The Akademia Lekarska in Gdańsk was founded on October 8th, 1945. Its history is related to the centuries-old tradition of medical practice of surgeons associated in the Surgeons Guild (active since 1454), as well as teaching and medical and scientific research, particularly in Gdańskie Gimnazjum Akademickie (Atheneum Gedanese) established in 1558. This institution set up the Department of Science and Medicine (physices et medicinae), which was managed and supervised by eminent scholars. Among the most famous lecturers were: Joachim Oelhafius, a native of Gdańsk, who in 1613 was the first to perform a public autopsy of a newborn child in Northern Europe, and doctor Jan Adam Kulmus, the author of the anatomical atlas “Tabulae anatomicae”, published in 1932. The work was released in numerous editions and was translated into many languages. The Gimnazjum Akademickie represented a high standard of achievement and its graduates were accepted in the third year of medical studies at universities in Western Europe. After the closing of the Gimnazjum Akademickie at the beginning of the 19th century, it was not until the first years of the 20th century that another academic school was established.

The traditions of pharmaceutical sciences in Gdańsk date back to the times of Johannes Placotomus, the author of superb books and founder of the first pharmacy in Gdańsk in 1527, and Johannes Schmiedt, alias Fabritius, the co-author of the oldest Polish pharmacopoeia, published in 1665.

In 1935 the Gdańsk Senate, already represented mostly by German nationalists (members of NSDAP) went about establishing Akademia Medycyny Praktycznej (Die Staatliche Akademie für Praktische Medizin zu Danzig) on the basis of the municipal hospital built between 1907 and 1911. Teaching medicine in the newly opened college involved clinical courses. In 1940, following the introduction of pre-clinical courses, the college’s name was changed to Medizinische Akademie in Danzig, making it full 5-year medical studies.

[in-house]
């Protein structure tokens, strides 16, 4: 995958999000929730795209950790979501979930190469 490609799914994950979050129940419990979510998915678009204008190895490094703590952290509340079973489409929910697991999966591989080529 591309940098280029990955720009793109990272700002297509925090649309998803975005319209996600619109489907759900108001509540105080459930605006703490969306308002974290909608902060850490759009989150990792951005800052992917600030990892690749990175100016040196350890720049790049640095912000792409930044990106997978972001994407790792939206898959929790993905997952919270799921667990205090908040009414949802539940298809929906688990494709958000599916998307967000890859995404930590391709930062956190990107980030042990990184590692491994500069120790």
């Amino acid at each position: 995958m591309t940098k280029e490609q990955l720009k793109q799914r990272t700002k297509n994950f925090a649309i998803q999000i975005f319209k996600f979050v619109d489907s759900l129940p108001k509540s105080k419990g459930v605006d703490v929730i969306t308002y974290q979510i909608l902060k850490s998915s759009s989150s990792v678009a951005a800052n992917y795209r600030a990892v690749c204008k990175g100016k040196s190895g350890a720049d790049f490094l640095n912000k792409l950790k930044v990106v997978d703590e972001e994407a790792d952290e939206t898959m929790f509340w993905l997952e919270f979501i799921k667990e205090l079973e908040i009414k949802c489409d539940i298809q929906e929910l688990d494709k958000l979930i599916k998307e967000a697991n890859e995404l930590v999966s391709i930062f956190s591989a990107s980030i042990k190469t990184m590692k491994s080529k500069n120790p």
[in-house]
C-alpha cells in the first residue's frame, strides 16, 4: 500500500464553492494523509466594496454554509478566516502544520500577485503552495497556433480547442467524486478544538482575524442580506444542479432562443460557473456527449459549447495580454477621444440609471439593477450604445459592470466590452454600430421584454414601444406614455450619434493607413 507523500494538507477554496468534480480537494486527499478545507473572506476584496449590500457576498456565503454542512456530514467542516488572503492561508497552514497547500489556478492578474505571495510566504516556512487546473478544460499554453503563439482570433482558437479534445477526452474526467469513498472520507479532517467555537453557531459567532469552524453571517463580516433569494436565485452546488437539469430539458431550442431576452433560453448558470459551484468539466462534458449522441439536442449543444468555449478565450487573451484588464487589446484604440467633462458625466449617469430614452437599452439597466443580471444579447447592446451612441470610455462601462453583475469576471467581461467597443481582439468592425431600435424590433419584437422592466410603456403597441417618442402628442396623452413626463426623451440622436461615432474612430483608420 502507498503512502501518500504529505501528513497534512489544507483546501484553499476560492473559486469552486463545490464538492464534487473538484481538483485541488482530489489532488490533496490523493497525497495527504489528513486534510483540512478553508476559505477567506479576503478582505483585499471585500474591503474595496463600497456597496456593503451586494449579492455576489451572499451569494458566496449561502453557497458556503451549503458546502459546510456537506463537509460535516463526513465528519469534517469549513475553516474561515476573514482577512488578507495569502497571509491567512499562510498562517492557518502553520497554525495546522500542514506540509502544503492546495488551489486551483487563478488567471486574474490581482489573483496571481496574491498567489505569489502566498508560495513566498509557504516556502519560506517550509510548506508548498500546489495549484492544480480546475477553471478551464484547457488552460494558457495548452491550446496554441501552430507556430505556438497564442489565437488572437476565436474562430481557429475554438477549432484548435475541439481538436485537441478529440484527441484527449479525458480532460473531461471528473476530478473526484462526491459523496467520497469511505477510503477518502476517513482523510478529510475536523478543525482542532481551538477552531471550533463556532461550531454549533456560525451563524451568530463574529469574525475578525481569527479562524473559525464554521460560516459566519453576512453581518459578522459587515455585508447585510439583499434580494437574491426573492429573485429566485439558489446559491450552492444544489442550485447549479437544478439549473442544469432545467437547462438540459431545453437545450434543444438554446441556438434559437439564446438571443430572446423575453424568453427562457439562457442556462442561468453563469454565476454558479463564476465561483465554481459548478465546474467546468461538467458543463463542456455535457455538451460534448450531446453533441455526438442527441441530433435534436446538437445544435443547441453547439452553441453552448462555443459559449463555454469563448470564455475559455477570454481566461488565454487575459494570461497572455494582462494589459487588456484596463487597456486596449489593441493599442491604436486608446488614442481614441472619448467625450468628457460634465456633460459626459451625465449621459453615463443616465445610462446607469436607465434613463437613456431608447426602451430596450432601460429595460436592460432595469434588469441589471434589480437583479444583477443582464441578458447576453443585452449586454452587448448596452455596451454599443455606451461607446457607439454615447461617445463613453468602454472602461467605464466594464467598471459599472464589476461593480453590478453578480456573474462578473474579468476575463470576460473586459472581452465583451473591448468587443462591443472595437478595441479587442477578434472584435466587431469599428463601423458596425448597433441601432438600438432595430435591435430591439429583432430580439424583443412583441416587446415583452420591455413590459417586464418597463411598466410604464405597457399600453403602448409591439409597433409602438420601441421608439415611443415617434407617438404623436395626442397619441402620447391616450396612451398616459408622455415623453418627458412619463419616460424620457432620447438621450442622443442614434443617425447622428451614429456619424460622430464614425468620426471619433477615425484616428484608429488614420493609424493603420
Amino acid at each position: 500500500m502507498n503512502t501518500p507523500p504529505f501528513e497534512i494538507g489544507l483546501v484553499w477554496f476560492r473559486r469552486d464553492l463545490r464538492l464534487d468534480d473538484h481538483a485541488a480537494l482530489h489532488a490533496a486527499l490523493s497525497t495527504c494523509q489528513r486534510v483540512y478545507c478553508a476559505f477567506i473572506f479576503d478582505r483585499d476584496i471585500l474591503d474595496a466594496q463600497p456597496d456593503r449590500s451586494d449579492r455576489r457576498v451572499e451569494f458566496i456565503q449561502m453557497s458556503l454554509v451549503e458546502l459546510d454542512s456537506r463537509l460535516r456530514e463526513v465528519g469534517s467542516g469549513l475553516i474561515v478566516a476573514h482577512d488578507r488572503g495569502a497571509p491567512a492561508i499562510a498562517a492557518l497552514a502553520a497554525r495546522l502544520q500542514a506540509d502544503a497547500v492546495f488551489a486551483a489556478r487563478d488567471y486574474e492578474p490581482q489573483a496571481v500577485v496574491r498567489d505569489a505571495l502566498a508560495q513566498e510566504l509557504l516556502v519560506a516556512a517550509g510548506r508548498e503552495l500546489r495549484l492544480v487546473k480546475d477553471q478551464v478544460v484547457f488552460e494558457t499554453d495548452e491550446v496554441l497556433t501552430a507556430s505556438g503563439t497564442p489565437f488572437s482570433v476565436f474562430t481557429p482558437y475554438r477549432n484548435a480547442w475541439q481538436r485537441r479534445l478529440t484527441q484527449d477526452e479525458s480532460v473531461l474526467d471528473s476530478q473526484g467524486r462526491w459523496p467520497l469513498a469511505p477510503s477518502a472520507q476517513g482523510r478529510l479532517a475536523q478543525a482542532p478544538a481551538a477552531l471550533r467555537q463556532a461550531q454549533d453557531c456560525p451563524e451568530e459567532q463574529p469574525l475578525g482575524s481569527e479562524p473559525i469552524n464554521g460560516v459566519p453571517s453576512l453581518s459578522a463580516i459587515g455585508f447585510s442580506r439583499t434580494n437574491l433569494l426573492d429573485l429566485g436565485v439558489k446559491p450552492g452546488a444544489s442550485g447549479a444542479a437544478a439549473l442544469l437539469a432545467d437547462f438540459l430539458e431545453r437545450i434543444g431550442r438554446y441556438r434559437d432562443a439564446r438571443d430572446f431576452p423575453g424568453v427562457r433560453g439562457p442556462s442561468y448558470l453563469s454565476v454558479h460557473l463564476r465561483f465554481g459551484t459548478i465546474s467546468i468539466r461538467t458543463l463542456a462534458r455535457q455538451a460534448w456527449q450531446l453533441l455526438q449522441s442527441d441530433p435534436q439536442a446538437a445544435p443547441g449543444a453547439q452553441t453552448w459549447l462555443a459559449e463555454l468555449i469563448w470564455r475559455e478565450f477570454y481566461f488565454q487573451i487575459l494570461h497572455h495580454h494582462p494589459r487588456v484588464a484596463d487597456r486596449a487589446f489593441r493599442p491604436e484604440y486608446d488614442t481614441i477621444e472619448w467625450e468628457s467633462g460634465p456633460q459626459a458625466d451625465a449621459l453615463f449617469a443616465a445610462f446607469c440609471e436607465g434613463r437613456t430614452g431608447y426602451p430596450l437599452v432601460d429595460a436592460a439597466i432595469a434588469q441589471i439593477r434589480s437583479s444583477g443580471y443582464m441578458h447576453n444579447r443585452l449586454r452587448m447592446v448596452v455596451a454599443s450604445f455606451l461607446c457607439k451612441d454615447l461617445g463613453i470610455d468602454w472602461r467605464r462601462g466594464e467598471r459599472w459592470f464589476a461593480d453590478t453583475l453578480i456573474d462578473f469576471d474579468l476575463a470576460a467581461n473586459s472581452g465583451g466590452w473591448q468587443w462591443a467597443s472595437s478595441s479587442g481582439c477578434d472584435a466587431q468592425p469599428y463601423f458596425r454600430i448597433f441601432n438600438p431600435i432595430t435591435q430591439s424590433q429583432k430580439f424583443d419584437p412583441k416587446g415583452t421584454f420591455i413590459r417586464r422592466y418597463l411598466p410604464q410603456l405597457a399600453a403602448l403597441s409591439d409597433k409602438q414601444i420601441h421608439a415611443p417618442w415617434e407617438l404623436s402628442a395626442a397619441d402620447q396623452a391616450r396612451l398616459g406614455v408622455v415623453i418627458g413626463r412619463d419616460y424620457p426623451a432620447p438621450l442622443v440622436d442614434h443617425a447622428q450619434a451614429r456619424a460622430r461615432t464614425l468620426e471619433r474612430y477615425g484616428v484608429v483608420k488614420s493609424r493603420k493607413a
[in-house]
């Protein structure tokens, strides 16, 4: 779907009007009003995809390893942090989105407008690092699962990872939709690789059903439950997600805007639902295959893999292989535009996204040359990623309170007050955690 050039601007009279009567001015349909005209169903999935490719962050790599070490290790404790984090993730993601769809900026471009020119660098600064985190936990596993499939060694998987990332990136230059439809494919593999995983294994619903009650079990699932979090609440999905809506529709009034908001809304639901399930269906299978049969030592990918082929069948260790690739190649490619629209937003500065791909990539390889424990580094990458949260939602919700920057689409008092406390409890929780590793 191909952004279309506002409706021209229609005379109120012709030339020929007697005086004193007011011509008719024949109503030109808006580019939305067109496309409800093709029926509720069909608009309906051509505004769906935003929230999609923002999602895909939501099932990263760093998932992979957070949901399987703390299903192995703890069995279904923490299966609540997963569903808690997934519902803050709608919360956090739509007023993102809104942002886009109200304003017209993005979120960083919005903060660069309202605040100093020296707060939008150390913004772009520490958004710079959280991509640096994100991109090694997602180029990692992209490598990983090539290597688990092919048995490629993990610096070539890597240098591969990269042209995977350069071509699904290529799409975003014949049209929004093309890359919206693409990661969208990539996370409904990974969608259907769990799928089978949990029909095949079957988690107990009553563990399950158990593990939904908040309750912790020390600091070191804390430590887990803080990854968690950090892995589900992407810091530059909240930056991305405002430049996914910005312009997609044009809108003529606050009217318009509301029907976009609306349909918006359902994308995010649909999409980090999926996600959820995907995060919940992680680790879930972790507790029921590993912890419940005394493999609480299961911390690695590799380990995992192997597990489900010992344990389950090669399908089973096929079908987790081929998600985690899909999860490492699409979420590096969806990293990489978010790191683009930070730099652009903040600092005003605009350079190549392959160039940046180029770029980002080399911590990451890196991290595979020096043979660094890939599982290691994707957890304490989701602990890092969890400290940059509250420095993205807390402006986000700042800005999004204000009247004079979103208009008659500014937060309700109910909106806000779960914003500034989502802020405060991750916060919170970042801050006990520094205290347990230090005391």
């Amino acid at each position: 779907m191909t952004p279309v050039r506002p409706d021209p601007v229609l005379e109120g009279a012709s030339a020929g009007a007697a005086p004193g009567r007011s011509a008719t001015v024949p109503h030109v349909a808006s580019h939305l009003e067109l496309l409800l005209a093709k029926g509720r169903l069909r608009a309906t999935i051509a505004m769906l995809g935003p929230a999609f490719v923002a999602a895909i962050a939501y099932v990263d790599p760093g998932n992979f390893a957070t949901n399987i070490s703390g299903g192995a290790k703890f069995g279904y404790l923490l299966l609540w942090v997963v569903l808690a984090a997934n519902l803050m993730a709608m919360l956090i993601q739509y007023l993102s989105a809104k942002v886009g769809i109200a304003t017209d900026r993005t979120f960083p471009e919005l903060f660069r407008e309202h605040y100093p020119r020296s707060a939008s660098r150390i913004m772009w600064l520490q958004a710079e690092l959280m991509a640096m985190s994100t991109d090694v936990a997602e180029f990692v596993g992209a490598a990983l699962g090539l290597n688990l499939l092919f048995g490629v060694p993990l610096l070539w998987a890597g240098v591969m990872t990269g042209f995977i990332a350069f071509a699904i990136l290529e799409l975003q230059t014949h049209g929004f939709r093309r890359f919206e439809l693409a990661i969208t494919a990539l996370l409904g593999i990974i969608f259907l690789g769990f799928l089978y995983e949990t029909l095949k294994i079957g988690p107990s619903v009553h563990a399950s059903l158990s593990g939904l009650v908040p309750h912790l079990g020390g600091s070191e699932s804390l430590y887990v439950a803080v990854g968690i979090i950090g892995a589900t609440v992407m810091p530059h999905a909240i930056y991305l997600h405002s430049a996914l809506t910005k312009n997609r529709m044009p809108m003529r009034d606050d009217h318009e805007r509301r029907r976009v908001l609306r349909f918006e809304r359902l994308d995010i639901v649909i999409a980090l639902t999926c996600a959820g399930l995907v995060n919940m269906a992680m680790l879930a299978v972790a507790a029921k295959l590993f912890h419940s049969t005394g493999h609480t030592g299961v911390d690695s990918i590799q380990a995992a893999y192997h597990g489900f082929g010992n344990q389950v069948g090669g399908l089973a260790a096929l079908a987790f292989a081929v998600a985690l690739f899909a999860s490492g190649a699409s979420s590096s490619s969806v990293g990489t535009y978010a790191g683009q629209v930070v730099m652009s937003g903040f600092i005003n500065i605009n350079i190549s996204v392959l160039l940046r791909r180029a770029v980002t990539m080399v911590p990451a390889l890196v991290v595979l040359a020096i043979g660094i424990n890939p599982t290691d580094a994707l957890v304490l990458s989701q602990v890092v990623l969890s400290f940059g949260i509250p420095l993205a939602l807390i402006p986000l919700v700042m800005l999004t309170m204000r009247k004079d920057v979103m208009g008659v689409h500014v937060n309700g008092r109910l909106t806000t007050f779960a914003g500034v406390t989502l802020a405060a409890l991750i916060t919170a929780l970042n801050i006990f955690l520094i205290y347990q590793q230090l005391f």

After the end of World War II, Akademia Lekarska was founded in Gdańsk. In 1950 its name was changed to Akademia Medyczna (The Medical University of Gdansk). Among the professors of the newly established college, there were many eminent Polish scholars from the University of Stefan Batory in Vilnius, who had come to Gdańsk after Vilnius was incorporated into the Soviet Union, and a handful of scholars from other pre-war Polish academic centers. Initially, Akademia Lekarska conducted studies in two majors: medical and pharmaceutical. In May 1947 the Faculty of Stomatology was created and later on in January 1950 the name was changed to the Subfaculty of Dentistry at the Faculty of Medicine. In 1975 Medical University of Gdansk (MUG) opened a branch in Bydgoszcz, which in 1984 became an independent college. In 1993, as a joint unit of Medical University of Gdansk and Gdańsk University, the Intercollegiate Faculty of Biotechnology was founded. In the academic year 2005/2006 Medical University started the Faculty of Health Sciences.

Ever since its creation, Medical University of Gdańsk has paid special attention to the development of its teaching and clinical framework. Many new research institutes and clinics have been established, the equipment has been modernized, new facilities have been created and all the buildings including the campus have been equipped with computers and a computer network. Currently, MUG offers education in nearly all medical professions and classes can also be conducted in English.